A little while ago I discussed the question of how much a value Pinot Noir should cost with a Canadian and an American on Twitter. With different currencies and tax/duty regimes it was not the easiest discussion, but I made the point that at least in Germany you should get decent Pinot for around, or a little above, ten Euro. Today we are looking at a German Pinot, from one of the country's best "red" wineries, for less than that.
Can Knipser's basic Pinot Noir be my new reference point for value?
With its dark cherry colour the Pinot certainly looks the part. It also smells the part, with a nose that is both smooth and enticing. Good fruit (mostly Mon Chéri cherry) and a nuanced earthiness come together with herbal aromas, cocoa, liquorice and a subtle hint of substantial meat-broth. So far very convincing.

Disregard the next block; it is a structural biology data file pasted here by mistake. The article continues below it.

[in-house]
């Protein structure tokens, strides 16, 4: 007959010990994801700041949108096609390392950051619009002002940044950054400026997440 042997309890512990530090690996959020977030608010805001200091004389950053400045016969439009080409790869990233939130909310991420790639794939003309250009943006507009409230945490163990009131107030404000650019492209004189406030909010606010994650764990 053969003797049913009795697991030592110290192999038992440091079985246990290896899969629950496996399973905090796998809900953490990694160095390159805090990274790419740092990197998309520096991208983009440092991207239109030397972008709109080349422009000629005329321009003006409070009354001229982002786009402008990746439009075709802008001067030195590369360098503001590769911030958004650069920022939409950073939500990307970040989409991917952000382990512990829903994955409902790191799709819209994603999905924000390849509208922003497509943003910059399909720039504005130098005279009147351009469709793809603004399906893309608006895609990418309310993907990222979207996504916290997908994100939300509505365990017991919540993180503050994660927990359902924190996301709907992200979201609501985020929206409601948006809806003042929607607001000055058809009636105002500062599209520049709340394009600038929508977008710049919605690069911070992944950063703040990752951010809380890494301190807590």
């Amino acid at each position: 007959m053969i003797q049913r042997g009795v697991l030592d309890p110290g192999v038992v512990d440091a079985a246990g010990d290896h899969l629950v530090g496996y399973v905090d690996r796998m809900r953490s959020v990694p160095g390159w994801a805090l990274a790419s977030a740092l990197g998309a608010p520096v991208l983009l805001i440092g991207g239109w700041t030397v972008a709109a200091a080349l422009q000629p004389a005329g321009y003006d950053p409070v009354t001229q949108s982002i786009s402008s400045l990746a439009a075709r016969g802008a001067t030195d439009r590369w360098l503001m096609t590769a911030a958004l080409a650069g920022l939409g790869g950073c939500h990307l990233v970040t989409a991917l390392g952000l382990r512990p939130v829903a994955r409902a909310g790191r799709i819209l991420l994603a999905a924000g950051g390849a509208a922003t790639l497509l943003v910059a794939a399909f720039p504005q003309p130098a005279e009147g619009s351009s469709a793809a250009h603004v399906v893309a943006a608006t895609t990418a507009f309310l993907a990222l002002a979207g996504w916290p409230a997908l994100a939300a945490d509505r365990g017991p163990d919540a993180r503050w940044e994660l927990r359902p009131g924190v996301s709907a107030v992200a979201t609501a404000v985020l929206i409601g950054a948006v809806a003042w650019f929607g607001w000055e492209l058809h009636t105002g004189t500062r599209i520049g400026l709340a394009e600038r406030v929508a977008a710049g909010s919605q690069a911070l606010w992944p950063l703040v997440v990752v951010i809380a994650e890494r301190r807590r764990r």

Luckily, the story does not end here. The wine is also a joy to drink. Polished and well rounded, it has both substance and good acidity, all in a smooth balance, ending in a tingly spicy finish with very subtle wood aromas - the wine was aged in used oak barrels. The tannins are well integrated too. A Pinot with substance and some complexity, it is interesting enough to keep the snob engaged and at the same time well rounded enough to be a joyful drinking companion.
And for less than ten Euro a bottle it is also very good value. Recommended.